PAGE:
Friday’s Feature: Just Add Cute


As anime fans, I’m sure we’re all aware that Japan has a serious thing for cute (kawaii). This isn’t a bad thing. In fact it is one of the things that makes Japanese culture incredibly fascinating to outsiders. That doesn’t mean it always makes a lot of sense.

Love Live.jpg

While not a recent trend, it seems that pretty much every scenario you can think of is being marched out in anime form, with a group of cute female characters ready to sell the show. While it makes sense for the cast of an idol based anime (such as Love Live) to all be pretty adorable, why does a show about anthropomorphized battleships (Kantai Collection) need to have such a cute cast? While it’s a nice juxtaposition of expectations (warship/cute girl) it doesn’t really help the humanization of a weapon as the appearance of the girl continuously betrays the spirit that they are supposed to embody.


Though probably the first anime I watched where this was a thing (mostly because these kinds of shows don’t overly appeal to me) was Chobits where we had a computer in the form of a girl. While this wasn’t just a gimmick of cute girls, come watch, but rather a more serious look at isolation and a need to make connections (in between other stuff) we still essentially see an appliance being given not only a human form but a very cute, female human form.


Although, if we forget machines for a minute, we then have the anime that have dragons (yes, my very favourite fantasy creature) spending the vast majority of the series just looking like yet another cute girl. Oh wait, she might bite. Tragically the one example of this I clearly remember is Dragonaut: The Resonance (please let me forget that and never, ever try to review). Toa spends almost the entire series bouncing around as a pink haired cutesy while not much of anything happens anywhere else in the series. Okay, there are other dragons and some are even guys but the main focus here is the pink haired girl. There’s some kind of plot that involves the guy who used to have a sister who died tragically in some sort of incident and you can probably figure out where that is going in terms of his relationship with Toa.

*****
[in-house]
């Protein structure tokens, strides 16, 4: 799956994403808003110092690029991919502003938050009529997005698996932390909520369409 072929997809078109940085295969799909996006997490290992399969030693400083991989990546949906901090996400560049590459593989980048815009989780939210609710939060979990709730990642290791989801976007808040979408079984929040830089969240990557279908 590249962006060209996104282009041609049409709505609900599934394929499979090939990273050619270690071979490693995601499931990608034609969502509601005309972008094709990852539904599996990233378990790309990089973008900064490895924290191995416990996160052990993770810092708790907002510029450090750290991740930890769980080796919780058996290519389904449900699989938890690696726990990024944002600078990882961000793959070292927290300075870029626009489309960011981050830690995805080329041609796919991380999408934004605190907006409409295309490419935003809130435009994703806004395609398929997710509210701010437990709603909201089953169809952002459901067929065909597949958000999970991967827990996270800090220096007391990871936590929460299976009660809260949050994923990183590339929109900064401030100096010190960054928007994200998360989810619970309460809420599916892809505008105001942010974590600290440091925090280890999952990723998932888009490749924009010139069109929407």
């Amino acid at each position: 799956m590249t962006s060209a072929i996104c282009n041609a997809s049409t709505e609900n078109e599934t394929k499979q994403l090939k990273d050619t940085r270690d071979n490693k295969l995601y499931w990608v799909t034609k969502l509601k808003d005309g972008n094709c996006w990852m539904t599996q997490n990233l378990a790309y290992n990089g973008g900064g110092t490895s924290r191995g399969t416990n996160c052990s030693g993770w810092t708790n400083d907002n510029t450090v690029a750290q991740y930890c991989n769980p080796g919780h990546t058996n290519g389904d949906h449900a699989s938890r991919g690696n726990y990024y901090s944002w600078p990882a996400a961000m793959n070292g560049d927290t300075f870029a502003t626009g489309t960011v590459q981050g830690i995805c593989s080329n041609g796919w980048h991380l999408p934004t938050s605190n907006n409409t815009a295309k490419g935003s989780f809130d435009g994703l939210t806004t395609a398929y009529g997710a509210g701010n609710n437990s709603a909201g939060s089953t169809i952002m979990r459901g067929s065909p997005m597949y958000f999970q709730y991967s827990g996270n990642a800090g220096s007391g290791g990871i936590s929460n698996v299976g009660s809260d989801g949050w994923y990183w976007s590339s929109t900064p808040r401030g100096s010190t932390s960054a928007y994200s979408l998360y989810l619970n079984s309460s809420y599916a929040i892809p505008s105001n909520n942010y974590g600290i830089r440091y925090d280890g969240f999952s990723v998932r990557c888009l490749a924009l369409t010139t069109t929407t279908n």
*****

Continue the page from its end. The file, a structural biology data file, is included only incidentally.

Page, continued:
I’m not actually making fun of the idea of anthropomorphization. Terry Pratchett does a brilliant job of giving Death ‘life’ as a recurring character in his Discworld novels. What I’m wondering is whether the market is being over-saturated by some of the more cookie cutter versions of this trend. Where the standard anime girl types are being forced into moulds simply to put a new facelift on a story we’ve seen before with characters we will forget almost before the end-credits are finished. When done right, giving human characteristics to something can make it fairly memorable. When done poorly it just feels like gimmicky story telling for the sake of it. Plus, the highly sexulaised nature of some of these characters (or at least the fan service that appears relentlessly in these shows) makes the whole thing less an exercise in creative settings and characters and more a targeted fantasy (though again, this isn’t across all of these types of shows as like every other genre there are some that get the mix right and deliver quality entertainment and others that embrace the trashier elements).


Moving away from cute girls, I certain some of you must remember Makuranodanshi. Who could forget a show about personified pillow boys talking directly to the camera as they lulled you off into a completely creeped out state or into complete bemusement. Each episode featured a different boy¬† talking to you as if you were there about to go to bed. There were 12 episodes so 12 different personalities and looks to choose from. I don’t know about you, but I think I’d prefer my pillow not to talk to me.